The never-ending blues 

Legendary Superharp James Cotton still playing the blues after 36 years on the road

Who: James ‘Mr. Superharp’ Cotton

Where: Buffalo Bill’s

When: March 10

"I finally had to tell (Muddy Waters) ‘hey man, I will never be Little Walter. You’ve just got to give me a chance to be myself,’" says James Cotton, otherwise known as Mr. Superharp one of a long line of Memphis blues greats.

Cotton’s exposure in the PBS documentary American Roots last November highlights his place in the world of Memphis blues legends.

Lingering drawls and howling riffs are the promise with his harmonica, alongside a four-piece back-up band that includes guitarist Luther Tucker, pianist Alberto Gianquinto, Bassist Bob Anderson, and drummer Francis Clay.

Boogie rhythms and hard percussion are mixed with down home blues on Deep in the Blues , released on the Verve label.

The album, which won a Grammy for best traditional blues album in 1997. It keeps the mind wandering like the flow of Fitzsimmons Creek, then revs you up with the flash of Nairn Falls.

And after 36 years of touring, Cotton, like the blues, just keeps going. Now based in Austin, Texas, Cotton’s music is a surefire way to fuse a little sultry sound into the cold winter nights.

The single Stormy Monday Blues might be an apt early week ditty, while Dealing With the Devil feels soulful and restless.

Born and raised in Mississippi, Cotton got his first musical wakeup when meeting Sonnyboy Williamson, who became Cotton’s mentor.

An uncle brought Cotton into the KFFA radio studio in Arkansas to play for Williamson. From sitting and watching many sessions, Cotton picked up harmonica licks and the rest was history.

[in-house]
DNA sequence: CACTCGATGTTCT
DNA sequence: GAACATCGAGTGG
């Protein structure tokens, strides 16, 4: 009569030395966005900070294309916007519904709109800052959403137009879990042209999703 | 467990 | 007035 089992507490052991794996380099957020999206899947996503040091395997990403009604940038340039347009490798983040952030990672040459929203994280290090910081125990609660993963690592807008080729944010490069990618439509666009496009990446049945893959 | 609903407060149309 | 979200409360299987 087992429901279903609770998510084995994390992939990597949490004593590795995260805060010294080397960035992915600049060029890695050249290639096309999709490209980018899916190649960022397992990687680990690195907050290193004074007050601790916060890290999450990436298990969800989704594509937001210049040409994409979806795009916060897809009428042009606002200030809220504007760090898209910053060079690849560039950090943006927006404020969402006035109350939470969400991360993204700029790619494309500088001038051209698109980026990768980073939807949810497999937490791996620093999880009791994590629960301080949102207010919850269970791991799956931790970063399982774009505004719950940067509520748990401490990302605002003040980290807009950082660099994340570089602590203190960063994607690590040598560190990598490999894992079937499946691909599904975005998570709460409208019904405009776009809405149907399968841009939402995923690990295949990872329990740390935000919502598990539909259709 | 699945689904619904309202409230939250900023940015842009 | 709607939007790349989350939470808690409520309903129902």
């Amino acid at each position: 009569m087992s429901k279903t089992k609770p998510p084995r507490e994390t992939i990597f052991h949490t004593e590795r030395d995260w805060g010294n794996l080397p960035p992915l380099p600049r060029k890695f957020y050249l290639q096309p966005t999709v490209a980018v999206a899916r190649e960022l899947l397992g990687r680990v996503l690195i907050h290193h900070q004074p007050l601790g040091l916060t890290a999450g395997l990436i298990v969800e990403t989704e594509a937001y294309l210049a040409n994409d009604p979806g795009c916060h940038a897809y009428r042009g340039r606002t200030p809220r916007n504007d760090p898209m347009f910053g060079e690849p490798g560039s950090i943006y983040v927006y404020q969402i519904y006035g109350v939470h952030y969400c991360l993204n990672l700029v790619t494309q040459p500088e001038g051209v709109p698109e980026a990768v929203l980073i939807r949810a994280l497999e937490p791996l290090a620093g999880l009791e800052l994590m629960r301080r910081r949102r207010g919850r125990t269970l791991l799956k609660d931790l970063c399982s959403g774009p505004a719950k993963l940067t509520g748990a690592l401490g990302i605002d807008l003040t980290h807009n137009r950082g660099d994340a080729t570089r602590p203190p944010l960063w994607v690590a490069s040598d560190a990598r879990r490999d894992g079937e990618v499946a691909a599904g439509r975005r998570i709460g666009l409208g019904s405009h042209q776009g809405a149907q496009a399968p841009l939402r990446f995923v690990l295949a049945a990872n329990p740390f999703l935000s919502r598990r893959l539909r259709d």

He later assumed the role of bandleader with Williamson’s band, making his way through the Memphis Blues scene. Playing alongside Howlin’ Wolf, then guitarist Pat Hare, Cotton also doubled as drummer.

Stepping in as Muddy Water’s sideman, replacing Little Walter, was a pivotal point in his career. After a solo on Got My Mojo Working on a live album recorded at the Newport Jazz Festival in ’60, Cotton was highlighted as a solo artist.

"I did all I could do there. It was time to move on and do something else," he says.

Since 1966 Cotton has pursued a career as front and centre harmonica man.

Seems Like Yesterday was recorded live in Montreal in 1967, while 1974’s 100% Cotton was an LP released in conjunction with Buddah records. High Compression, Harp Attack!, and Mighty Long Time preceded this latest album.

The sounds of Cotton’s blues can also be heard on Kenny Wayne Shepherd’s album Deep In the Blues and Steve Milller’s Fly Like an Eagle .

One Chicago reviewer says Cotton "sucks the keys straight out of the harp and spits them back into his hand."

Now that’s a show worth writing home about.

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